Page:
"In 2016, the estimate of about 1.9 million people aged 12 or older who were current users of cocaine (Figure 15) included about 432,000 current users of crack. The numbers correspond to about 0.7 percent of the population aged 12 or older who were current users of cocaine (Figure 22) and 0.2 percent who were current users of crack (Table A.7B in Appendix A). The 2016 estimate for current cocaine use was similar to the estimates in most years between 2007 and 2015, but it was lower than the estimates in 2002 to 2006.
Cocaine & Crack
Cocaine and Crack
(Estimated Global Prevalence of Cocaine Use) "Cocaine use remained stable over 2012, with 14 million-21 million estimated past-year users globally (0.4 per cent annual prevalence). Cocaine use remained high in North and South America (1.8 per cent and 1.2 per cent annual prevalence rates, respectively), Oceania (1.5 per cent) and Western and Central Europe (1 per cent).
(Community Epidemiology Working Group Assessment of Cocaine Use and Availability in the US, 2013) "Cocaine continued to be reported as a drug of concern in CEWG areas in all four regions of the United States. The impact of cocaine abuse continued to be reported by area representatives as high in Baltimore/Maryland/Washington, DC; Boston; Chicago; New York City; Philadelphia; and the South Florida/Miami-Dade and Broward Counties area. However, the decline in cocaine indicators reported at recent CEWG meetings continued to be observed by many area representatives.
(Initiation of Cocaine or Crack Use in the US, 2013)
" In 2013, there were 601,000 persons aged 12 or older who had used cocaine for the first time within the past 12 months; this averages to approximately 1,600 initiates per day. This estimate was similar to the number in 2008 to 2012 (ranging from 623,000 to 724,000). The annual number of cocaine initiates in 2013 was lower than the estimates from 2002 through 2007 (ranging from 0.9 million to 1.0 million).
(Estimated Prevalence of Crack and Powder Cocaine Use Among Latino Youth in the US)
(History of Coca) "Archaeological evidence has confirmed that the coca leaf has been cultivated and used by the indigenous people of the Andes region for at least 4,000-5,000 years while other estimates put this as far back as 20,000 years. By the time of the Spanish colonial conquest, coca use extended all the way from what is today Costa Rica and Venezuela, through the Brazilian Amazon (coca’s place of origin) and on down to Paraguay, northern Argentina and Chile."
(Traditional Uses of the Coca Leaf) "Coca has traditionally been used in one of two ways: either as a chew or in coca tea.45 Coca leaves contain many nutrients, including vitamins A and B, phosphorus, and iron.46 In high-altitude communities where green vegetables are scarce, the extra nutrients provided by coca leaves are often much needed.47 Coca is also widely used to diminish the effects of the decreased oxygen at high altitudes, as any visitor to an Andean city will discover.48 Much like coffee, coca is a mild stimulant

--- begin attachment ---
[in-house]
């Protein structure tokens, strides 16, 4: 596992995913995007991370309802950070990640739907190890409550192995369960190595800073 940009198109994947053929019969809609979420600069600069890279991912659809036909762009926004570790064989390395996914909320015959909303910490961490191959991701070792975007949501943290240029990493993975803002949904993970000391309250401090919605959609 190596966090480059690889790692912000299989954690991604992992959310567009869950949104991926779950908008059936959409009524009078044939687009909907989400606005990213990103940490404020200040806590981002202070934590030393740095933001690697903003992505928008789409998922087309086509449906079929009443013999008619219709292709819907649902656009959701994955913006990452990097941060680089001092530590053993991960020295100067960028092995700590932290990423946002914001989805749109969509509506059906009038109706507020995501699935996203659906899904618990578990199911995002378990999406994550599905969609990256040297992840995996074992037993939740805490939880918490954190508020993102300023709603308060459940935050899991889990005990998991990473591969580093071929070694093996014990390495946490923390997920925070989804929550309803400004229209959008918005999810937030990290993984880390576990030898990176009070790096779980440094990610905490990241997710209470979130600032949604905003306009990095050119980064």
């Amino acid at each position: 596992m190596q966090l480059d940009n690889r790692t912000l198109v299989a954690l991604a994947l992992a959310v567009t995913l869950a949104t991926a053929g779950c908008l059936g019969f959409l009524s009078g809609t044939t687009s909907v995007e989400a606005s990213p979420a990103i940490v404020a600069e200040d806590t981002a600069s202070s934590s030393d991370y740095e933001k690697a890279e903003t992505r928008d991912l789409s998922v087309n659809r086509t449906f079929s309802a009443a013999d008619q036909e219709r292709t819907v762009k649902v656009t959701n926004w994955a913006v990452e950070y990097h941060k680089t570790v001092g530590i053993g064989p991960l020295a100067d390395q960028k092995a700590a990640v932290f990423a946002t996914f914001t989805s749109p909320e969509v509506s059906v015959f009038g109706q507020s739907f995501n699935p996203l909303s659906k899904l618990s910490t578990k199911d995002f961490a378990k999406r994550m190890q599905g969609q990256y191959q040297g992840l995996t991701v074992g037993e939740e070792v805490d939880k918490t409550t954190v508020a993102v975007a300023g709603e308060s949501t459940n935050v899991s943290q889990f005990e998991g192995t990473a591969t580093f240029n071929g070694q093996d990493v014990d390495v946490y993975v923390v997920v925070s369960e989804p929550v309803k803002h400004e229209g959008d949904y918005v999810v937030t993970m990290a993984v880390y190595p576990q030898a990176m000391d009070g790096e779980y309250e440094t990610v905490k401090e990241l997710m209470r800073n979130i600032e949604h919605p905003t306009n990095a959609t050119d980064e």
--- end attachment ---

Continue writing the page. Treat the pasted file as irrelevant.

(History of Coca) "Modern archaeology suggests that descendants of nomadic Siberian people may have established communities in the Andes Mountains as early as 10,000 B.C.E.37 Aymara-speaking tribes migrated to the Bolivian altiplano38 around 700 B.C.E, and sometime after 700 B.C.E, Andean people began growing coca in the altiplano.39 Before the Spanish conquest, Indians of eastern Bolivia grew coca for tea, chewing, and ritual use."
(History of Cocaine's Use as Anaesthetic) "One of the main properties of the coca leaf, which has been and continues to be used industrially, is its medical potential as an anaesthetic and analgesic. This characteristic of cocaine, which was part of ancestral practices and knowledge in the Andean-Amazon region, came to light in the 1880s and led to a revolution in medical science, particularly in surgery. As a local anaesthetic, it offered an alternative for operations that had previously been painful and hazardous.
(Uses of Coca Leaf) "Coca leaf consumption is an integral part of Andean cultural tradition and world view. The principle uses are:
"• Energizer: provides an energy boost for working or for combating fatigue and cold. Although it reduces feelings of hunger, the coca leaf is not considered a food.
"• Medicinal: in teas, syrups and plasters for diagnosing and treating a series of illnesses. It is used as a local anesthetic.